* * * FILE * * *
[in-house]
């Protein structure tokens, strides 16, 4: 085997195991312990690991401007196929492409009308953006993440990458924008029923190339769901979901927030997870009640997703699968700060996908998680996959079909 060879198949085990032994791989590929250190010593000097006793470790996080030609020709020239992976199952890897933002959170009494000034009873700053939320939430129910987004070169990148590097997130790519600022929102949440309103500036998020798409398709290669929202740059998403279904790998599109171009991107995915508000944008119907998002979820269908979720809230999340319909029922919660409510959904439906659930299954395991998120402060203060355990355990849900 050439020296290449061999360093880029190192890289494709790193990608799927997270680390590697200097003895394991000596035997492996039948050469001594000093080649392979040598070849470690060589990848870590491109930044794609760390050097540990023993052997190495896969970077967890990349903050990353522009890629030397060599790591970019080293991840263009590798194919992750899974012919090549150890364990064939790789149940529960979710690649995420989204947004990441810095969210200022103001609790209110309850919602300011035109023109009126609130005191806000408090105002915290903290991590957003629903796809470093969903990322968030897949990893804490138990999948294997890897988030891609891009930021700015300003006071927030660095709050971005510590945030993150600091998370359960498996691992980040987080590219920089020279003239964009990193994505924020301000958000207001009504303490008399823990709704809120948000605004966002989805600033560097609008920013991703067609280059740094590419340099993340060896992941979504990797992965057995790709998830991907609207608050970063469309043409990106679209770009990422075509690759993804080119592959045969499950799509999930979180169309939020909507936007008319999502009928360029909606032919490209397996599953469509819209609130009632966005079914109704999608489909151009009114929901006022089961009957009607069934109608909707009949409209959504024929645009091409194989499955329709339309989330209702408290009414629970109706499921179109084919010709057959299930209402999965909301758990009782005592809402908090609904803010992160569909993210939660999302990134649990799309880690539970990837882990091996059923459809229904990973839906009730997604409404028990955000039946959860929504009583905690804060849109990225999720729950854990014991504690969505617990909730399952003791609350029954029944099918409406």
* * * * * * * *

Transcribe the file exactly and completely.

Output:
[in-house]
């Protein structure tokens, strides 16, 4: 085997195991312990690991401007196929492409009308953006993440990458924008029923190339769901979901927030997870009640997703699968700060996908998680996959079909 060879198949085990032994791989590929250190010593000097006793470790996080030609020709020239992976199952890897933002959170009494000034009873700053939320939430129910987004070169990148590097997130790519600022929102949440309103500036998020798409398709290669929202740059998403279904790998599109171009991107995915508000944008119907998002979820269908979720809230999340319909029922919660409510959904439906659930299954395991998120402060203060355990355990849900 050439020296290449061999360093880029190192890289494709790193990608799927997270680390590697200097003895394991000596035997492996039948050469001594000093080649392979040598070849470690060589990848870590491109930044794609760390050097540990023993052997190495896969970077967890990349903050990353522009890629030397060599790591970019080293991840263009590798194919992750899974012919090549150890364990064939790789149940529960979710690649995420989204947004990441810095969210200022103001609790209110309850919602300011035109023109009126609130005191806000408090105002915290903290991590957003629903796809470093969903990322968030897949990893804490138990999948294997890897988030891609891009930021700015300003006071927030660095709050971005510590945030993150600091998370359960498996691992980040987080590219920089020279003239964009990193994505924020301000958000207001009504303490008399823990709704809120948000605004966002989805600033560097609008920013991703067609280059740094590419340099993340060896992941979504990797992965057995790709998830991907609207608050970063469309043409990106679209770009990422075509690759993804080119592959045969499950799509999930979180169309939020909507936007008319999502009928360029909606032919490209397996599953469509819209609130009632966005079914109704999608489909151009009114929901006022089961009957009607069934109608909707009949409209959504024929645009091409194989499955329709339309989330209702408290009414629970109706499921179109084919010709057959299930209402999965909301758990009782005592809402908090609904803010992160569909993210939660999302990134649990799309880690539970990837882990091996059923459809229904990973839906009730997604409404028990955000039946959860929504009583905690804060849109990225999720729950854990014991504690969505617990909730399952003791609350029954029944099918409406």